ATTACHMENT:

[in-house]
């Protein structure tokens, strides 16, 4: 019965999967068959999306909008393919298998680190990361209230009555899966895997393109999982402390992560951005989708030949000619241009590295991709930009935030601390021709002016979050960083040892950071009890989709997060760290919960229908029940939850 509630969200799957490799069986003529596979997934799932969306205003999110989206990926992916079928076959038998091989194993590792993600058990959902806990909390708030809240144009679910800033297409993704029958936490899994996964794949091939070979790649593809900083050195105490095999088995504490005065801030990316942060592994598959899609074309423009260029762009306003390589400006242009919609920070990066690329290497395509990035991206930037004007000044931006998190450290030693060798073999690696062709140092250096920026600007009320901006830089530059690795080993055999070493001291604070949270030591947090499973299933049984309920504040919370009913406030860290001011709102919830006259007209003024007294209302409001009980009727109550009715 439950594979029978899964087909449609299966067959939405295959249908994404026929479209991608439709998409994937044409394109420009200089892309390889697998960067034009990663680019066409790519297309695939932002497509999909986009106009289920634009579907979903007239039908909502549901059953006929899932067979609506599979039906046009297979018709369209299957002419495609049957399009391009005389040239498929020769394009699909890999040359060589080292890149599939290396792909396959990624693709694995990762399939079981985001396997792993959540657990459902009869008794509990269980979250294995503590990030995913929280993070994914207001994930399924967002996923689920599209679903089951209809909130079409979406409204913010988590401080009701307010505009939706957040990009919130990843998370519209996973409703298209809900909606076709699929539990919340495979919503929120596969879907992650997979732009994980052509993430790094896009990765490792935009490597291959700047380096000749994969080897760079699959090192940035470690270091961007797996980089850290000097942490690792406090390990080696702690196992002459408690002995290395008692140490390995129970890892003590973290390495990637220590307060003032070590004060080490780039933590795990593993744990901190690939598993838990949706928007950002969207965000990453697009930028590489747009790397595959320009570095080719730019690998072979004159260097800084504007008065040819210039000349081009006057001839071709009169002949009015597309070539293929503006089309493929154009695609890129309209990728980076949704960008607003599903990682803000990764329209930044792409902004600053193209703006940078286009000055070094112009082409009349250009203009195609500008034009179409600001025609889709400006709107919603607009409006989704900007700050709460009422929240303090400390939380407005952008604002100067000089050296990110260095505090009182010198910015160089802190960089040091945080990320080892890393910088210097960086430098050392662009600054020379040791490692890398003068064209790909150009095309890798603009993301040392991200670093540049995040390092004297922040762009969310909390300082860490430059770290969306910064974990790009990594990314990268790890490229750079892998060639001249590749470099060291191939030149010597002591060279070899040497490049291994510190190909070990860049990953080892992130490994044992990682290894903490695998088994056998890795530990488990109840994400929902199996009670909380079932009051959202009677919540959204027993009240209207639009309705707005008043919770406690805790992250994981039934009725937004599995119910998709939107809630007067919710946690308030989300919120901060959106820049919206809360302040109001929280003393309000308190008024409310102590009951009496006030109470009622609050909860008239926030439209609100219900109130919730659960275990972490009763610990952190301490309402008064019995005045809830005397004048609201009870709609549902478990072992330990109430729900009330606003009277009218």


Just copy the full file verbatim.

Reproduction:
[in-house]
């Protein structure tokens, strides 16, 4: 019965999967068959999306909008393919298998680190990361209230009555899966895997393109999982402390992560951005989708030949000619241009590295991709930009935030601390021709002016979050960083040892950071009890989709997060760290919960229908029940939850 509630969200799957490799069986003529596979997934799932969306205003999110989206990926992916079928076959038998091989194993590792993600058990959902806990909390708030809240144009679910800033297409993704029958936490899994996964794949091939070979790649593809900083050195105490095999088995504490005065801030990316942060592994598959899609074309423009260029762009306003390589400006242009919609920070990066690329290497395509990035991206930037004007000044931006998190450290030693060798073999690696062709140092250096920026600007009320901006830089530059690795080993055999070493001291604070949270030591947090499973299933049984309920504040919370009913406030860290001011709102919830006259007209003024007294209302409001009980009727109550009715 439950594979029978899964087909449609299966067959939405295959249908994404026929479209991608439709998409994937044409394109420009200089892309390889697998960067034009990663680019066409790519297309695939932002497509999909986009106009289920634009579907979903007239039908909502549901059953006929899932067979609506599979039906046009297979018709369209299957002419495609049957399009391009005389040239498929020769394009699909890999040359060589080292890149599939290396792909396959990624693709694995990762399939079981985001396997792993959540657990459902009869008794509990269980979250294995503590990030995913929280993070994914207001994930399924967002996923689920599209679903089951209809909130079409979406409204913010988590401080009701307010505009939706957040990009919130990843998370519209996973409703298209809900909606076709699929539990919340495979919503929120596969879907992650997979732009994980052509993430790094896009990765490792935009490597291959700047380096000749994969080897760079699959090192940035470690270091961007797996980089850290000097942490690792406090390990080696702690196992002459408690002995290395008692140490390995129970890892003590973290390495990637220590307060003032070590004060080490780039933590795990593993744990901190690939598993838990949706928007950002969207965000990453697009930028590489747009790397595959320009570095080719730019690998072979004159260097800084504007008065040819210039000349081009006057001839071709009169002949009015597309070539293929503006089309493929154009695609890129309209990728980076949704960008607003599903990682803000990764329209930044792409902004600053193209703006940078286009000055070094112009082409009349250009203009195609500008034009179409600001025609889709400006709107919603607009409006989704900007700050709460009422929240303090400390939380407005952008604002100067000089050296990110260095505090009182010198910015160089802190960089040091945080990320080892890393910088210097960086430098050392662009600054020379040791490692890398003068064209790909150009095309890798603009993301040392991200670093540049995040390092004297922040762009969310909390300082860490430059770290969306910064974990790009990594990314990268790890490229750079892998060639001249590749470099060291191939030149010597002591060279070899040497490049291994510190190909070990860049990953080892992130490994044992990682290894903490695998088994056998890795530990488990109840994400929902199996009670909380079932009051959202009677919540959204027993009240209207639009309705707005008043919770406690805790992250994981039934009725937004599995119910998709939107809630007067919710946690308030989300919120901060959106820049919206809360302040109001929280003393309000308190008024409310102590009951009496006030109470009622609050909860008239926030439209609100219900109130919730659960275990972490009763610990952190301490309402008064019995005045809830005397004048609201009870709609549902478990072992330990109430729900009330606003009277009218």